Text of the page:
•   Big provincial differences: Ha Tay has highest proportion, Dien Bien has lowest.
                                                                                          8
Diversification and Monetary Transfers

• Mountainous (poor) provinces have high levels of diversification;

• Why diversify?
   • Smoothing Labour Demand over seasons,
   • Optimise use of different household labour skills,
   • Ex-ante risk coping strategy.

• Transfers
   • Public transfers are received by 41% of Households, amounting to 20%
     of income,
   • Private transfers are received by 39% of Households, amounting to 15%
     of income,
   • Transfers more prevalent among poor households, though they are
     ‘regressive’.



                                                                             9
1. General Household Characteristics
2. Labour and Income
3. Land: Property Rights, Investment and
   Markets
4. Agricultural Production
5. Risk, Insurance, Savings and Credit
6. Social Capital and Access to Information
7. Baseline Analysis for Impact Assessment of
   ARD Program

                                                10
                              Land I

• Substantial data available at Household and Plot level on:
   •   Distribution and fragmentation of Land,
   •   Land Titles (‘Red Books’) and Restrictions on Land Use,
   •   Investment in Land,
   •   Land Transactions.

Here are just some highlights…

• Overall, there has not been much change since 2006;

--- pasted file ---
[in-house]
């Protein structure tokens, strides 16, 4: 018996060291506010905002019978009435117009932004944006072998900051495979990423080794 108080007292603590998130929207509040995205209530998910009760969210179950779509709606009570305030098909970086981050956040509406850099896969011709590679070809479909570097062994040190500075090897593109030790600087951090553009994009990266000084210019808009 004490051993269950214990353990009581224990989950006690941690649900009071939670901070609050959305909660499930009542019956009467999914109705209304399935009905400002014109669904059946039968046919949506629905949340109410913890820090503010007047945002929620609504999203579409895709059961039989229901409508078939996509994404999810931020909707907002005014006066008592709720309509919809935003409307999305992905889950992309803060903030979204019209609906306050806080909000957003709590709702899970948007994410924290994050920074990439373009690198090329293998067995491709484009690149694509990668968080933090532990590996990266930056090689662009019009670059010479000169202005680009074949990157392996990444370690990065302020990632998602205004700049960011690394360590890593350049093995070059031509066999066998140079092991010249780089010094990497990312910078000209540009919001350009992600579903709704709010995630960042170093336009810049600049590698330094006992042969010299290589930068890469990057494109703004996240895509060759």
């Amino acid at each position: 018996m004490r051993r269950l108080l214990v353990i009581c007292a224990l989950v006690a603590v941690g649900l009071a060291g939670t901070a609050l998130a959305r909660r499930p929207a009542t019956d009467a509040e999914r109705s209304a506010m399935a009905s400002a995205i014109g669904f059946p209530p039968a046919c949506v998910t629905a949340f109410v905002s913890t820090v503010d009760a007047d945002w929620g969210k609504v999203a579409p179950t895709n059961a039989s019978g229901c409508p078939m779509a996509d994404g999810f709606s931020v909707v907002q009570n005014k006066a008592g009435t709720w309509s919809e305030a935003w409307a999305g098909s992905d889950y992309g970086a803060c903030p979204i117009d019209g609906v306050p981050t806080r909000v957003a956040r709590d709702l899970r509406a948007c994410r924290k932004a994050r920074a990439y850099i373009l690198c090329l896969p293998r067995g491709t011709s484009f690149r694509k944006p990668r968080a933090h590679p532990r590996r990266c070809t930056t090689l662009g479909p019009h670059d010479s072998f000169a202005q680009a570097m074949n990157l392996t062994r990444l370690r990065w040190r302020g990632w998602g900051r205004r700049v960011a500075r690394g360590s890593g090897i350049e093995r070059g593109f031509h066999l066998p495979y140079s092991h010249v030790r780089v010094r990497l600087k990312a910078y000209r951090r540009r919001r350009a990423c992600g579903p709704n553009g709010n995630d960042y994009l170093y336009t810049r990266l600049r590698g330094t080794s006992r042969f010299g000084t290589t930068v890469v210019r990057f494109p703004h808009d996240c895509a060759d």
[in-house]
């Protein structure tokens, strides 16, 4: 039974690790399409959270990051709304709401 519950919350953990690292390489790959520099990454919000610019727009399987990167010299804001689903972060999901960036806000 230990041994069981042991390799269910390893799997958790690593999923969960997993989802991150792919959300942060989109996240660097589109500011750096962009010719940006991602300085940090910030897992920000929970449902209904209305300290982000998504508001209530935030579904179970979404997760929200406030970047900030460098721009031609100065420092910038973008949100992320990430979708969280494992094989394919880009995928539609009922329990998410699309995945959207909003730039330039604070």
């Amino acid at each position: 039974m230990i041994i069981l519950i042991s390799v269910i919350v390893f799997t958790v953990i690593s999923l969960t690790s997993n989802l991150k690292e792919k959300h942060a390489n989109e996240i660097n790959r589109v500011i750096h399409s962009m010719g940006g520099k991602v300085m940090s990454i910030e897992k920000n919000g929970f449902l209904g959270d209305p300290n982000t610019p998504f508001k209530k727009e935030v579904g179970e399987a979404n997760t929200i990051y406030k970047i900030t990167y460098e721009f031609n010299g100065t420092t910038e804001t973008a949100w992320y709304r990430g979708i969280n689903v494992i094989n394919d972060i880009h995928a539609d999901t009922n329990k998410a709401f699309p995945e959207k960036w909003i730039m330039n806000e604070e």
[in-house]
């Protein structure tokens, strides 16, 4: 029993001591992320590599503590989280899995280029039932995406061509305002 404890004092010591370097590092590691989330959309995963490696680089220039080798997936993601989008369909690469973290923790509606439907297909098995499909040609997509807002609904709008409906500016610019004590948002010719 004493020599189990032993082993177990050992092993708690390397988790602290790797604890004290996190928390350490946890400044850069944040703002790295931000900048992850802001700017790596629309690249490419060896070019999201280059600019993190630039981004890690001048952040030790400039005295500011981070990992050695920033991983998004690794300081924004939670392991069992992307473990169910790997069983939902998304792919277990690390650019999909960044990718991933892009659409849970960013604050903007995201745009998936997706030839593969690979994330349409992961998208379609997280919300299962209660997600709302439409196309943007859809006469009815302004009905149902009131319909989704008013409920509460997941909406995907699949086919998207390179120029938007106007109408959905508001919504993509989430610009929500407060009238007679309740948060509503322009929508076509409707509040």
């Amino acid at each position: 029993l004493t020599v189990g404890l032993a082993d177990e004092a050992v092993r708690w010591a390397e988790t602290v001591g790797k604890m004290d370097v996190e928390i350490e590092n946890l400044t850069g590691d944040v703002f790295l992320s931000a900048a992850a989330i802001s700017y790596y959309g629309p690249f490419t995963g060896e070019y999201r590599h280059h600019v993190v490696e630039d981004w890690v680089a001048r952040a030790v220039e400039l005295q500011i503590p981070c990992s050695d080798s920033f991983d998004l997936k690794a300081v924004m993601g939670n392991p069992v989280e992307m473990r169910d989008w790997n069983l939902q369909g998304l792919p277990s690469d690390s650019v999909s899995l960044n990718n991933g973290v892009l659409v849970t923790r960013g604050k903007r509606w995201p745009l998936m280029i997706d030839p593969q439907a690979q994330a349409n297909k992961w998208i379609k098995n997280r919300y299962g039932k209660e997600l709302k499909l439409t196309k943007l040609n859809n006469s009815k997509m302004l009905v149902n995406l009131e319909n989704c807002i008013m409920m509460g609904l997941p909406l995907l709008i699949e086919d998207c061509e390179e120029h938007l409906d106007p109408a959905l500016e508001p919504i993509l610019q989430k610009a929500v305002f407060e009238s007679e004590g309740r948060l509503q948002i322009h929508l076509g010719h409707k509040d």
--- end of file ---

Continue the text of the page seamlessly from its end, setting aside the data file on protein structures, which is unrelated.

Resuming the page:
• The State continues to be a very active player:
   • In land markets: 1/3 land transactions,
   • Restrictions on land use (50% of plots).



                                                                 11
                                Land II


• Landlessness:
Landlessness Transition Matrix, 2006-08 (percent)

                                     Landless in 2006
                               Yes                 No    Total
                      Yes      5.7                 2.1     7.8
Landless in 2008
                      No       2.4                89.8    92.4
                     Total     8.0                92.0   100.0

• Average Household has 4.6 plots (mean);
    • 14% of which share a border with other plots owned by same household,
    • Mean plot size 1,647 sqm, median 500 sqm (little land consolidation,
      distribution skewed to the right).
    • Significant provincial variation: Dak Nong (high) vs Phu Tho (low).
                                                                              12
      Land Use Right Certificates (LURCs),
                  ‘Red Books’

    100

     80

     60

     40

     20

      0




•   Significant variation across Provinces and Food Expenditure Quintile;
•   80% of LURCs have only household head named, 8% have both spouses;
•   Plots with LURCs are more likely to be irrigated (72% vs 58%), but causal
    link?
•   Richer Households invest more in their land.
                                                                                13
1. General Household Characteristics
2. Labour and Income
3. Land: Property Rights, Investment and
   Markets
4. Agricultural Production
5. Risk, Insurance, Savings and Credit
6. Social Capital and Access to Information
7. Baseline Analysis for Impact Assessment of
   ARD Program

                                                14
              Agricultural Production

• Poorer households remain more likely to grow annual food crops, such
  as rice and cassava;

• Female headed Households are less diversified, but no major gender
  bias found;

• Extensive use of modern inputs (93% of households use chemical
  fertilisers);

• Despite the significant move towards commercialization and
  specialization in agriculture in recent decades, the importance of
  production for own-consumption is still high.
   • Typical Household sells just under half of its total crop production, and only